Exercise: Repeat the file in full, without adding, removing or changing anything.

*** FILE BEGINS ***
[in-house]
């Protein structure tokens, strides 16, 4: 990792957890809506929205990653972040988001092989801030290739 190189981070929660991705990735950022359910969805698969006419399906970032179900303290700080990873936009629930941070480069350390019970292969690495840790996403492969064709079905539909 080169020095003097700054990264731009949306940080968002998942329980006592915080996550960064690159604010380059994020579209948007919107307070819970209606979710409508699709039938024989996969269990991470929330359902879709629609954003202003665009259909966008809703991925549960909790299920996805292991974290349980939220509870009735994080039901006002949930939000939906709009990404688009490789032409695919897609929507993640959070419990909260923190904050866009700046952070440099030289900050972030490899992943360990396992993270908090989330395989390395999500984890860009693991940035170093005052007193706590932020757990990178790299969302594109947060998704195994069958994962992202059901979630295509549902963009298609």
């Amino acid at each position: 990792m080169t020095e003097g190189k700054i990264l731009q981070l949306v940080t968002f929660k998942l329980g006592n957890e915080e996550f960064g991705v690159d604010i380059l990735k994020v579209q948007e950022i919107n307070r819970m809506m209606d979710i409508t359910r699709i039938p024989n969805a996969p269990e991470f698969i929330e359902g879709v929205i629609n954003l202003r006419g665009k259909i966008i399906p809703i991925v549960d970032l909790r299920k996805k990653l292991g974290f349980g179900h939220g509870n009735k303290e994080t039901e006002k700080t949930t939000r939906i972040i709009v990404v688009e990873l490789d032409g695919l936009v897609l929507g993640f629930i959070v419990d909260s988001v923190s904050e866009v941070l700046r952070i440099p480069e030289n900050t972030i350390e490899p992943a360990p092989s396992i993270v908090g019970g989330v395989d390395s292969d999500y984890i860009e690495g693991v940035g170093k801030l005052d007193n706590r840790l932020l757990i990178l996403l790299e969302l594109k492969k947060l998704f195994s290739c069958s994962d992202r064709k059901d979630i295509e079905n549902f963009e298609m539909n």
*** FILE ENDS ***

[in-house]
């Protein structure tokens, strides 16, 4: 990792957890809506929205990653972040988001092989801030290739 190189981070929660991705990735950022359910969805698969006419399906970032179900303290700080990873936009629930941070480069350390019970292969690495840790996403492969064709079905539909 080169020095003097700054990264731009949306940080968002998942329980006592915080996550960064690159604010380059994020579209948007919107307070819970209606979710409508699709039938024989996969269990991470929330359902879709629609954003202003665009259909966008809703991925549960909790299920996805292991974290349980939220509870009735994080039901006002949930939000939906709009990404688009490789032409695919897609929507993640959070419990909260923190904050866009700046952070440099030289900050972030490899992943360990396992993270908090989330395989390395999500984890860009693991940035170093005052007193706590932020757990990178790299969302594109947060998704195994069958994962992202059901979630295509549902963009298609």
């Amino acid at each position: 990792m080169t020095e003097g190189k700054i990264l731009q981070l949306v940080t968002f929660k998942l329980g006592n957890e915080e996550f960064g991705v690159d604010i380059l990735k994020v579209q948007e950022i919107n307070r819970m809506m209606d979710i409508t359910r699709i039938p024989n969805a996969p269990e991470f698969i929330e359902g879709v929205i629609n954003l202003r006419g665009k259909i966008i399906p809703i991925v549960d970032l909790r299920k996805k990653l292991g974290f349980g179900h939220g509870n009735k303290e994080t039901e006002k700080t949930t939000r939906i972040i709009v990404v688009e990873l490789d032409g695919l936009v897609l929507g993640f629930i959070v419990d909260s988001v923190s904050e866009v941070l700046r952070i440099p480069e030289n900050t972030i350390e490899p992943a360990p092989s396992i993270v908090g019970g989330v395989d390395s292969d999500y984890i860009e690495g693991v940035g170093k801030l005052d007193n706590r840790l932020l757990i990178l996403l790299e969302l594109k492969k947060l998704f195994s290739c069958s994962d992202r064709k059901d979630i295509e079905n549902f963009e298609m539909n």